Woke up this morning and it was December. How did that happen?
Summer is upon us (and I am still getting used to Spring).
December is one of those months you either love or hate. I am not its biggest fan, I admit. It’s that combination of heat, bushfire season really kicking off, and the Season of Terrifying Shopping. Not to mention the horrors of the roads, filled with hot, stressed, cranky people all feeling the pressure to ‘relax’ and ‘celebrate’ the ‘happiest time of the year’. *
On the bright side, there is Christmas, which I always love when it comes around, even if I do slightly judge people who go turkey-beserkey and start putting up their decorations right about now. **
There is a house near us that always puts a giant inflatable Santa on their roof. This being the season of severe storms, he is always getting blown away, but they always manage to find and retrieve him. I live in fear of being accosted by a seven-foot-tall partially-deflated plastic elf/Saint hybrid when I’m popping down the local shops for sultanas and some milk. I’m just saying, Hallowe’en is far less terrifying.
December holds special terrors now I’m an admitted Spoonie.
The main horror is the shopping, of course. Although I’m making some gifts, I won’t be giving homemade pressies to the nieces and nephews: that would be unconscionably cruel. ‘I know you had your heart set on a new PlayStation game, and you only ever read eBooks, but here’s a nice embroidered bookmark. Now act grateful.’ No, very unfair. Even if I quite like the idea of embroidered bookmarks myself. ***
I’m desperate to get the shopping done as soon as possible to avoid the type of shopping mall scrums that I already know will result in panic attacks followed by up to six days of severe pain.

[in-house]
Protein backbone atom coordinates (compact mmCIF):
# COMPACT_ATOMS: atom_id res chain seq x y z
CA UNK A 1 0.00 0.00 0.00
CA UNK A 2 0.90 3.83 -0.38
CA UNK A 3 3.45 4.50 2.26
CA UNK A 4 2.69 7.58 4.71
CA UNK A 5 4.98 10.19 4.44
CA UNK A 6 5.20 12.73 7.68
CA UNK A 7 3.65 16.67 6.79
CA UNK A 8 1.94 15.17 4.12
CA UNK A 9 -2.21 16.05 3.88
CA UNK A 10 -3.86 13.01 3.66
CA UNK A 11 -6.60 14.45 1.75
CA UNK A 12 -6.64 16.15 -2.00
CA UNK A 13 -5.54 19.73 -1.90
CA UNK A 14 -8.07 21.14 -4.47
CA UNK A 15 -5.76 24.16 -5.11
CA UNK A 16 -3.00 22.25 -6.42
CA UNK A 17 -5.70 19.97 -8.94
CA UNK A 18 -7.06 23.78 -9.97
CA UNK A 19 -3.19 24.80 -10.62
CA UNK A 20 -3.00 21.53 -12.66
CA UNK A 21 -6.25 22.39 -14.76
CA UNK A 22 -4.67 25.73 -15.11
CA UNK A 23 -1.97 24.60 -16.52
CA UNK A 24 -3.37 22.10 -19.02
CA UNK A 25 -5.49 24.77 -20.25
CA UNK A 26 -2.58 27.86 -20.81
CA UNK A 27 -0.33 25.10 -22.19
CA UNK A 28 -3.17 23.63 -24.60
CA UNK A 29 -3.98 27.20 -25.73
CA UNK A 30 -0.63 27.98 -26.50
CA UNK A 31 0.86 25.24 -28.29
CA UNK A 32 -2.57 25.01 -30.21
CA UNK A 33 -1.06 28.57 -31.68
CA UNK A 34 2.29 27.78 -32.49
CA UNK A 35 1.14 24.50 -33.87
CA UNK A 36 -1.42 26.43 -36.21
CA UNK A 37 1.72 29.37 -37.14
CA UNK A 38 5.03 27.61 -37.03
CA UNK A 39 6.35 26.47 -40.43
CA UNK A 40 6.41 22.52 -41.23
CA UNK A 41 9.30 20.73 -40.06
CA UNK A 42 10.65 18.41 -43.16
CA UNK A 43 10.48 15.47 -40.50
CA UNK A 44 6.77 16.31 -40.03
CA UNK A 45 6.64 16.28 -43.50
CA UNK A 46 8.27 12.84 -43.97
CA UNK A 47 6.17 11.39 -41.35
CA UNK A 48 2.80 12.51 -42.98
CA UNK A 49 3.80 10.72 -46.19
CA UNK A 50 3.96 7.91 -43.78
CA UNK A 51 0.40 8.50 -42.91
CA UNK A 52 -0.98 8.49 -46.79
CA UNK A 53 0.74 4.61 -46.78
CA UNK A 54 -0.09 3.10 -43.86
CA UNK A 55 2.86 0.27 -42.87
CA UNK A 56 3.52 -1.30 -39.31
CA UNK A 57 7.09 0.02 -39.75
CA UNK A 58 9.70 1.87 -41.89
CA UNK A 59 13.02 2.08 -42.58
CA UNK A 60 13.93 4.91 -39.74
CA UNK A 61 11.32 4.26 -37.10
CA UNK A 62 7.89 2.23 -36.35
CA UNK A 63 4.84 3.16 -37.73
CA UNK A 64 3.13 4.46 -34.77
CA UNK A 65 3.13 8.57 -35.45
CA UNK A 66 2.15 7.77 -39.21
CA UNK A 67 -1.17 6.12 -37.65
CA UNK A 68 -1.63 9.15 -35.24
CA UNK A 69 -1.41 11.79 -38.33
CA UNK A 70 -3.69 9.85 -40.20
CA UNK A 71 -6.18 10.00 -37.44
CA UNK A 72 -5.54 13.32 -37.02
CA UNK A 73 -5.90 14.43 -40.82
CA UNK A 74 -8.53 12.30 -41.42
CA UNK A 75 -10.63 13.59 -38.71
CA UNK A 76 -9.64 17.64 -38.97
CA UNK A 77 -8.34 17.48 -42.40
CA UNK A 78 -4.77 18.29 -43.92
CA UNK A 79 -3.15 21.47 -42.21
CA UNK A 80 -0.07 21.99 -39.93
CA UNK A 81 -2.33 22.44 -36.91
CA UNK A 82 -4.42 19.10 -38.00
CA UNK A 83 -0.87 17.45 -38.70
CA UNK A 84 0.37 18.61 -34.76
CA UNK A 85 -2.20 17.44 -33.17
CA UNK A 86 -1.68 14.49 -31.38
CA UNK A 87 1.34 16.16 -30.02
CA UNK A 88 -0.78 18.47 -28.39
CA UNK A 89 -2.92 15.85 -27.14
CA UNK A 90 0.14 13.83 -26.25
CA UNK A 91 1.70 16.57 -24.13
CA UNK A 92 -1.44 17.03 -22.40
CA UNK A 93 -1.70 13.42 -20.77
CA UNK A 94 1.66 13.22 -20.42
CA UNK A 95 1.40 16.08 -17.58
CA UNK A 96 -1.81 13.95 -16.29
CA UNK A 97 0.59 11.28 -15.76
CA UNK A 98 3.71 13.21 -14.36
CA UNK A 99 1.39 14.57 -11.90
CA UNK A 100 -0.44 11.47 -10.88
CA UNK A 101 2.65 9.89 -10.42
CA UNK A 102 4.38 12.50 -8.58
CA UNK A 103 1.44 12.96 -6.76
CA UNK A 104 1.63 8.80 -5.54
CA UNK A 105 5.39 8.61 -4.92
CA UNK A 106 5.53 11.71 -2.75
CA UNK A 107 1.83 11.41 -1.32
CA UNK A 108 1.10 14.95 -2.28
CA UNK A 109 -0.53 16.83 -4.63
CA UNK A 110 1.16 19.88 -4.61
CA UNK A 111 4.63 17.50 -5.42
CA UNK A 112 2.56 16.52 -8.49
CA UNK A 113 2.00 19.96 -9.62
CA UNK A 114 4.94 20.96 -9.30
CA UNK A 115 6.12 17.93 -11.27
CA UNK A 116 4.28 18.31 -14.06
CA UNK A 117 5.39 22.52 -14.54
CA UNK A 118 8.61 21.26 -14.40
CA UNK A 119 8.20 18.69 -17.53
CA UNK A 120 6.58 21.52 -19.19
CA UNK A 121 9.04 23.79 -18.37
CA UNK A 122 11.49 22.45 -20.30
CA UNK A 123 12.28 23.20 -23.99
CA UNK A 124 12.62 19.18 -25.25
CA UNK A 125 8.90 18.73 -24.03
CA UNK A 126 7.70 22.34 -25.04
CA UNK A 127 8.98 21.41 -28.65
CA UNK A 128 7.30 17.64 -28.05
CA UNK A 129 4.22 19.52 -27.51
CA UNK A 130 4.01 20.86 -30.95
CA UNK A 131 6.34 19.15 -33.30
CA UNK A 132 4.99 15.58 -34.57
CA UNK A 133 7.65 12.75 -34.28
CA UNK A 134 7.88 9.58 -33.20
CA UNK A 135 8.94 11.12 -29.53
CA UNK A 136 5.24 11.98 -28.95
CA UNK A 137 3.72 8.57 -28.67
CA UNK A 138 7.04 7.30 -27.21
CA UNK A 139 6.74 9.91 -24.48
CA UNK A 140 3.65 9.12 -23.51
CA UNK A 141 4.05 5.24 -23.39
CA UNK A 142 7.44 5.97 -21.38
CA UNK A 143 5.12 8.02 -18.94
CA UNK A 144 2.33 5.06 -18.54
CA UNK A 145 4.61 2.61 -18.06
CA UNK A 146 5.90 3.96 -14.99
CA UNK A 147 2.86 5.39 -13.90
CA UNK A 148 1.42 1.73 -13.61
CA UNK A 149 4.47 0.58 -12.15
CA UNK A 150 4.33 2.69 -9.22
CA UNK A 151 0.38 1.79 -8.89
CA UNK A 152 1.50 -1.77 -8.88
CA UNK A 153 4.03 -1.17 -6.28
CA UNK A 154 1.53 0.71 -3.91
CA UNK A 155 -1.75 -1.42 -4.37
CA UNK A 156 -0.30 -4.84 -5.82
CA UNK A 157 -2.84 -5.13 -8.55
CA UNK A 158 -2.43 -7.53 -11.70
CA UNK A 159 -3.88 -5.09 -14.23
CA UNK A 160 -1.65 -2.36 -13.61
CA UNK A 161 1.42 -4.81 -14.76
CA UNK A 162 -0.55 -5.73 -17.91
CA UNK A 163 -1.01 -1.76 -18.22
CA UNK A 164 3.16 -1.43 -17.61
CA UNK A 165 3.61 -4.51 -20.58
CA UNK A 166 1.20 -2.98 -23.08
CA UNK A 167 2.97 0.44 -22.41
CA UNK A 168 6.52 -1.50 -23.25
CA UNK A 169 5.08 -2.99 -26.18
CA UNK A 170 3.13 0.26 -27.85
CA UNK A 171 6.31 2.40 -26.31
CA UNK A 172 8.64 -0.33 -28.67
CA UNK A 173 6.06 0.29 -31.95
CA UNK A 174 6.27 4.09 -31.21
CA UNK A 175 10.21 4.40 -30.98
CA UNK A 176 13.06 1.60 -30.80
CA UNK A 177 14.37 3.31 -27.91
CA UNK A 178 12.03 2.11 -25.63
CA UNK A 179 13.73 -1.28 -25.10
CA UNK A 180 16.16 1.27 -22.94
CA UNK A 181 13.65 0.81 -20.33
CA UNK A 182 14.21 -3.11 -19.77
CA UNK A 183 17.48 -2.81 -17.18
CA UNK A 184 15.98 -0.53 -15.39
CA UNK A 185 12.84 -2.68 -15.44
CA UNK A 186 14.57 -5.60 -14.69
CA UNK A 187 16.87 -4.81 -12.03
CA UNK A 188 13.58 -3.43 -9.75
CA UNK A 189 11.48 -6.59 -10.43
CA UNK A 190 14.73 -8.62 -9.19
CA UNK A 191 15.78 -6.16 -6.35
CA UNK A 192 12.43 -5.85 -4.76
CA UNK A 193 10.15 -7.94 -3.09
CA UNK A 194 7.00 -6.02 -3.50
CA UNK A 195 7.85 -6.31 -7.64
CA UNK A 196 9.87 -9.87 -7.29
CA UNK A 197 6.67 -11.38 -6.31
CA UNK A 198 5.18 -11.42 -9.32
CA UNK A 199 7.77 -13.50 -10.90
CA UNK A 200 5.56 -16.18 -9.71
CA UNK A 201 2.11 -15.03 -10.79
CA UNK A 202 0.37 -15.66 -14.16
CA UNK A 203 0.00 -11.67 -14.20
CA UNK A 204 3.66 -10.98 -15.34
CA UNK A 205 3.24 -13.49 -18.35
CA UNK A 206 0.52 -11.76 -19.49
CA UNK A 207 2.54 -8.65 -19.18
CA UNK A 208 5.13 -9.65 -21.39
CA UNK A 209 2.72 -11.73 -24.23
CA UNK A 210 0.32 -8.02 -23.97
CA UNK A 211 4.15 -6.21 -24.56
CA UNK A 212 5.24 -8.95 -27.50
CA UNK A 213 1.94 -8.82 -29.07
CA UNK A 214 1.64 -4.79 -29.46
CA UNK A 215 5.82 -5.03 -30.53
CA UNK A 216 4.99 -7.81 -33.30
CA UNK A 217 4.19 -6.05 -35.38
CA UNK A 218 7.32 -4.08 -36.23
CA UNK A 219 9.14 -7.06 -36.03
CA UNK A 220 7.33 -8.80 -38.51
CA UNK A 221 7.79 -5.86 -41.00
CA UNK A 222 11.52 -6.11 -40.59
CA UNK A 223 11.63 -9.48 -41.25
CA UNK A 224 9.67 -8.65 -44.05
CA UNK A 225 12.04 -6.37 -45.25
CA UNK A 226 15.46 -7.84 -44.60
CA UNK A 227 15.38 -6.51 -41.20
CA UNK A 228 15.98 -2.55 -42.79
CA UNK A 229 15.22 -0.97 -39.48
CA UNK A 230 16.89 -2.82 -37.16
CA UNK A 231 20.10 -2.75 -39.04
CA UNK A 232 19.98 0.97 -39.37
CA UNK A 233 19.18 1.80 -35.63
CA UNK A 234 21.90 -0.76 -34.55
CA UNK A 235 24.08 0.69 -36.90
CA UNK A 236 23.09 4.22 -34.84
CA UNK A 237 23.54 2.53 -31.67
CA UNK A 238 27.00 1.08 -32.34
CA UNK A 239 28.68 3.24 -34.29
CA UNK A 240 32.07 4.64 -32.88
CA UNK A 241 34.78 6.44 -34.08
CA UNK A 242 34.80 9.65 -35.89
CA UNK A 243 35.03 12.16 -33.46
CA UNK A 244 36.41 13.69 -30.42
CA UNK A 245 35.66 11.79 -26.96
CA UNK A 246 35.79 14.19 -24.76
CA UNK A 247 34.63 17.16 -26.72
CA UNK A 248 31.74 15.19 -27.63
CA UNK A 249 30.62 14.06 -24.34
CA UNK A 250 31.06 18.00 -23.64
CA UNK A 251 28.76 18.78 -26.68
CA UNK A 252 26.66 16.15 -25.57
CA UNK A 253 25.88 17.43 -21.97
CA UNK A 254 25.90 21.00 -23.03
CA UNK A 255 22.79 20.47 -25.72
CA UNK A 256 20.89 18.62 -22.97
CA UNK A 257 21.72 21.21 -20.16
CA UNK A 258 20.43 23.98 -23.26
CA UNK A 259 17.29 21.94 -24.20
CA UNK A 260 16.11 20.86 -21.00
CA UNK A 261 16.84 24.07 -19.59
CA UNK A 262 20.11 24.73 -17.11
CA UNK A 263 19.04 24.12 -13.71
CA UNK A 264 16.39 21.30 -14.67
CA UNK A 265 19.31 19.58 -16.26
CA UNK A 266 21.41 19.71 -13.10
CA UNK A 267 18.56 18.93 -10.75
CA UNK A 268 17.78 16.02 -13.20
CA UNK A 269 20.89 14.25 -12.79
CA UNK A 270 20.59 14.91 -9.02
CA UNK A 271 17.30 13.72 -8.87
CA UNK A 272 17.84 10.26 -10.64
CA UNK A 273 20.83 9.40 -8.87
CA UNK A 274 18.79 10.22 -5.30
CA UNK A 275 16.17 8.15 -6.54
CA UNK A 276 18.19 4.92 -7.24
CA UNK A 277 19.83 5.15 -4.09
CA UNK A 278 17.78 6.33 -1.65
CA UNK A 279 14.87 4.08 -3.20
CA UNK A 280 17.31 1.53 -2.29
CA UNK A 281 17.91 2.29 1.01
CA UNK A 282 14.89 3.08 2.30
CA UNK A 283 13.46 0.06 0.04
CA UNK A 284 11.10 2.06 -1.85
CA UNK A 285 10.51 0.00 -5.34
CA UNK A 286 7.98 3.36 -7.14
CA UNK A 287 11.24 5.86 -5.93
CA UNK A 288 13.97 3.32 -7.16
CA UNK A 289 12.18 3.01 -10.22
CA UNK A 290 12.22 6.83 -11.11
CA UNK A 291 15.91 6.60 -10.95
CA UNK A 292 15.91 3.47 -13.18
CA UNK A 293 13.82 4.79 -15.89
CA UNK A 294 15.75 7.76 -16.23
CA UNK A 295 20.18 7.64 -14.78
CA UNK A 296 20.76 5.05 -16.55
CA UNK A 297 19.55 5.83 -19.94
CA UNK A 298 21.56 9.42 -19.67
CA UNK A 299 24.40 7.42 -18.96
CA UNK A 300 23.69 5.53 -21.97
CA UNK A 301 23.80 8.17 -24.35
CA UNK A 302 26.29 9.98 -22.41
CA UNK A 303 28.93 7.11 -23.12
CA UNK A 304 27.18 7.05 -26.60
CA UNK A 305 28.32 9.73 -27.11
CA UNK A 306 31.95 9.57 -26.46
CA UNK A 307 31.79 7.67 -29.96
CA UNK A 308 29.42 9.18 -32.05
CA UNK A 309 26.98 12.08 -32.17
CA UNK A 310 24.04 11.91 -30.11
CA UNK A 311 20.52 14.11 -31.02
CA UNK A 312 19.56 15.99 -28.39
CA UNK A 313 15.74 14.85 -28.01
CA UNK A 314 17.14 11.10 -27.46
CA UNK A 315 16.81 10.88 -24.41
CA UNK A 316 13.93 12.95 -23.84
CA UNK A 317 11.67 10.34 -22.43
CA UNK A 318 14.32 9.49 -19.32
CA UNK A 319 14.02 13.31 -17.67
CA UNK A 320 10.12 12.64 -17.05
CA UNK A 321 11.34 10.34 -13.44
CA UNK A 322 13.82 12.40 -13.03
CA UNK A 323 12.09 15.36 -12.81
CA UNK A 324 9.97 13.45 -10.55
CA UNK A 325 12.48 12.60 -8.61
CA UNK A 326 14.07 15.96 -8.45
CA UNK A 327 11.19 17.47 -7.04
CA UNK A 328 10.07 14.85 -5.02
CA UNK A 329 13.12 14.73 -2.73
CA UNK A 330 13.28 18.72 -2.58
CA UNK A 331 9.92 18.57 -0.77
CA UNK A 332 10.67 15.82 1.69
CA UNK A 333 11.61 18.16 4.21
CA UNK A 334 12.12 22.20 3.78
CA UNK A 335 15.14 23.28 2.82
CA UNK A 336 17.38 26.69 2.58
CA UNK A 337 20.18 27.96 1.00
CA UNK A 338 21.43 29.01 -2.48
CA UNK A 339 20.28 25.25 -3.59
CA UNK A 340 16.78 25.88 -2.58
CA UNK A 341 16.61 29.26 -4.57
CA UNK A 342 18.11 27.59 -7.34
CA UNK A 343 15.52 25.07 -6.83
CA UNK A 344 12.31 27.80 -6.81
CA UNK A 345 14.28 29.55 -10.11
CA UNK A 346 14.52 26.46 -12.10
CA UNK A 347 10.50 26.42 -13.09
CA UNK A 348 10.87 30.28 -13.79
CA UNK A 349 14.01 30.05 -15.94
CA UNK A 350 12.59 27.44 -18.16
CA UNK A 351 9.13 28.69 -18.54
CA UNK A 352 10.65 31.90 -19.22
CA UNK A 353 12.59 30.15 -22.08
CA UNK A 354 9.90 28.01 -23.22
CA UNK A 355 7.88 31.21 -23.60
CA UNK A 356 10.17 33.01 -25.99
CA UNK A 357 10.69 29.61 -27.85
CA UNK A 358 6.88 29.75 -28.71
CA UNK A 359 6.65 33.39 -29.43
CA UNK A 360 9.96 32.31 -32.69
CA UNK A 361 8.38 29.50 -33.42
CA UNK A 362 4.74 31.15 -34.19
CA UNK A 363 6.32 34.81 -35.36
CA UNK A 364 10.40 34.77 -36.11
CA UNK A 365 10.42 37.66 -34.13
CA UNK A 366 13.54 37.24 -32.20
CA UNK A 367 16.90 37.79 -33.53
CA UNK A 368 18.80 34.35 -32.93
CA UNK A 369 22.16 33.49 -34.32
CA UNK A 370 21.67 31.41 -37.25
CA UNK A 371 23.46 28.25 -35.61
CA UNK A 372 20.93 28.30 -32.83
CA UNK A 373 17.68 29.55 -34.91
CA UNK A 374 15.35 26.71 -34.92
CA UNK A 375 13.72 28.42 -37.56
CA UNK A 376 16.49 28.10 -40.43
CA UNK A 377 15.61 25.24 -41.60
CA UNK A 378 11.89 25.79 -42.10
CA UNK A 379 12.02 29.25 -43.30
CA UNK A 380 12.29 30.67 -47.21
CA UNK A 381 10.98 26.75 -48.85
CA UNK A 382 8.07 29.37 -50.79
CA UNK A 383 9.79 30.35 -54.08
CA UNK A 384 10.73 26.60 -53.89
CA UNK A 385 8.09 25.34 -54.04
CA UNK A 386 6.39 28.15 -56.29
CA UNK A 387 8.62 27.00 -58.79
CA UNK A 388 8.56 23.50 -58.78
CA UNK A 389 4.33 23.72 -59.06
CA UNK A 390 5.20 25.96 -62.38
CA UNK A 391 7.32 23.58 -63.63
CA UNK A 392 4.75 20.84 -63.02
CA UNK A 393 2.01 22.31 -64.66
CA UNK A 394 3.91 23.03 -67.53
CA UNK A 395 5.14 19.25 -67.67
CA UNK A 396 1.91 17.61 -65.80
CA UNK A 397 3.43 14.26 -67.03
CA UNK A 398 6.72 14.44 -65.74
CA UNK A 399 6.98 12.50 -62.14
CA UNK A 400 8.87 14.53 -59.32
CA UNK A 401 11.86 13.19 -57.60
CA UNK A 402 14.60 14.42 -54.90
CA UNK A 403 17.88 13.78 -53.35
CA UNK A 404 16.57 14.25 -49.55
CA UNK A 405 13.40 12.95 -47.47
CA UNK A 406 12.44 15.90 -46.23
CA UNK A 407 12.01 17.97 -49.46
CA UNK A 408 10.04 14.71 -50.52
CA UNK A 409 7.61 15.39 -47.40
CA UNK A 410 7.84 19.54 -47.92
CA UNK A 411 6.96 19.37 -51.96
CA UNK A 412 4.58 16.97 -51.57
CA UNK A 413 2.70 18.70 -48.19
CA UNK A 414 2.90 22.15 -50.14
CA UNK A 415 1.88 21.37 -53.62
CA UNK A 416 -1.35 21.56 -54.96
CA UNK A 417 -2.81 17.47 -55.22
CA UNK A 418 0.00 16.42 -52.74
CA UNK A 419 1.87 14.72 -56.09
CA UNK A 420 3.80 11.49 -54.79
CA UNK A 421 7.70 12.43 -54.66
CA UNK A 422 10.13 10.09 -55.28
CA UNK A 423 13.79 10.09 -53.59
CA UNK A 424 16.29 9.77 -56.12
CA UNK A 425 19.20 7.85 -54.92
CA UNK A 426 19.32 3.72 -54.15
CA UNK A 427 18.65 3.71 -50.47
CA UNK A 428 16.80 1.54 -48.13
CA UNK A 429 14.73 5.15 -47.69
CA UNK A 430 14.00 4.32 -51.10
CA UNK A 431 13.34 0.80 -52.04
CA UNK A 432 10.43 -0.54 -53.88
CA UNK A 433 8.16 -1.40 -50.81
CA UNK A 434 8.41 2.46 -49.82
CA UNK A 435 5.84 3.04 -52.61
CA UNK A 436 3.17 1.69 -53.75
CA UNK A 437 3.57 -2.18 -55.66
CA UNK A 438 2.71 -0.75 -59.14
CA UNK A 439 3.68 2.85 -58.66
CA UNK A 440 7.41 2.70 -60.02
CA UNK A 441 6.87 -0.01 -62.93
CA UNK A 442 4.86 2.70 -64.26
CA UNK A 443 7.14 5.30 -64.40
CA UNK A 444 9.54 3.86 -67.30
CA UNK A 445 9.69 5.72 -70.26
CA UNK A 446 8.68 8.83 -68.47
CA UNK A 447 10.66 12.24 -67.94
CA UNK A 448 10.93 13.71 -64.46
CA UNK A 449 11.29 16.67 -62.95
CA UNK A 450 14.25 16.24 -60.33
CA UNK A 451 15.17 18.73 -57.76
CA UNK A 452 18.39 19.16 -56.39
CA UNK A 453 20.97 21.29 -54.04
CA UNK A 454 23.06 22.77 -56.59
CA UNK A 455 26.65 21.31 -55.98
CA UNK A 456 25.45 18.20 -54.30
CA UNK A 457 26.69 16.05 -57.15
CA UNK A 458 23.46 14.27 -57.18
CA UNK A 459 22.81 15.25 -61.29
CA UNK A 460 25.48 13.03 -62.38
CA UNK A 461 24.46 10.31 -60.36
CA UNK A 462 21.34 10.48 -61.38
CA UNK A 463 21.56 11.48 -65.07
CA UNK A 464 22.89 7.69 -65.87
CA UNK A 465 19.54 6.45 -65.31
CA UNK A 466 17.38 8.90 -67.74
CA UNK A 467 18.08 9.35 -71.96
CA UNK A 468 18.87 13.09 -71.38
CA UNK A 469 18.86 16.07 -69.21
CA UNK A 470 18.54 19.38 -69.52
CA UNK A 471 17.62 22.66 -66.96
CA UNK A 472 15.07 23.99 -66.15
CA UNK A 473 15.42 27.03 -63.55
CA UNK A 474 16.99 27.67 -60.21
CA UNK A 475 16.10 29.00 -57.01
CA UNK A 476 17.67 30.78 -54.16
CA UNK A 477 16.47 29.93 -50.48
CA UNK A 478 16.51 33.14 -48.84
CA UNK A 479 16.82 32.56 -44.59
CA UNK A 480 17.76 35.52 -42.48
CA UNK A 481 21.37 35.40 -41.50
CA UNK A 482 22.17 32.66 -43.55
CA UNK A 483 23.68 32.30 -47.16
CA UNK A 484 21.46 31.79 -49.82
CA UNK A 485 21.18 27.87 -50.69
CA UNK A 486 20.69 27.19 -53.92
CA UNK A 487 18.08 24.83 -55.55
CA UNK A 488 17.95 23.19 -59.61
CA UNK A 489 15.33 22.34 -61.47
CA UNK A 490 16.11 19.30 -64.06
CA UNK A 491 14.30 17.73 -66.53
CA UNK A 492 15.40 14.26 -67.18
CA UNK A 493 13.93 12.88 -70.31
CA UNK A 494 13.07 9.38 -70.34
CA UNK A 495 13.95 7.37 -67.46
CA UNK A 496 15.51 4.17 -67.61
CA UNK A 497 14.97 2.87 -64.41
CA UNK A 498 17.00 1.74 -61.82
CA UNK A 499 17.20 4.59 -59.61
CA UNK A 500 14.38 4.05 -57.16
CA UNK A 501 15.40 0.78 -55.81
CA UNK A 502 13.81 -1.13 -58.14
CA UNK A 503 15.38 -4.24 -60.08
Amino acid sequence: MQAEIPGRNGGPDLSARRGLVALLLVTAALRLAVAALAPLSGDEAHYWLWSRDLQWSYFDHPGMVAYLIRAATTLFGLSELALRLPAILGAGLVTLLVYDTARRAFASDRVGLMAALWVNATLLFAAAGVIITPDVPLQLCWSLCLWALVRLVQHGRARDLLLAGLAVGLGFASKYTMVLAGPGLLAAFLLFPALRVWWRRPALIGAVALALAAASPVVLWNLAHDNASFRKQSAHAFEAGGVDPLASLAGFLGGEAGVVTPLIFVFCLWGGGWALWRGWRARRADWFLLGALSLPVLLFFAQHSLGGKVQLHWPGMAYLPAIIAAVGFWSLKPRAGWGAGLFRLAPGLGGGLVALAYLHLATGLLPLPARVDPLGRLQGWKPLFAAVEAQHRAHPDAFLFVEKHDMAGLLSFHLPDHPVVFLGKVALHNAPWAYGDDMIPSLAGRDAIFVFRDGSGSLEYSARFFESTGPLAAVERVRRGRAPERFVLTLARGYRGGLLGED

Luckily my brilliant mother is available to be my Shopping Buddy. I know without a shadow of a doubt that nothing bad can ever happen with her around. It’s true! And she will keep me sane and if I get a neural overload **** – a very real possibility – she will whisk me off for a cup of tea and some lovely Mum-chat, which is always very soothing.
The other risk is that of over-committing. Another very real threat.
I did that gig the other night, by the way. The one I was pretty worried about. And I was right to worry because a few nights earlier I had had some sort of mild food poisoning or similar, which gave me nasty gut cramps all night. The next day my gut was okay again – thanks to the wonders of Buscopan – but due to the lack of sleep I was a right mess, and I knew that I had to start thinking seriously ahead.
A non-Spoonie would feel every bit as bad, of course, after a night like that. But the difference is that a normal person would have one rough day, and perhaps feel pretty tired the next, but could be fairly confident that by the third day or so they’d be okay again.
I genuinely didn’t know if I would be. A bad night like that can so easily escalate into a flare. I had to decide whether to cancel the gig in advance, giving the band time to find a possible replacement, or whether to plunge on and take the risk that I might need to cancel on the night.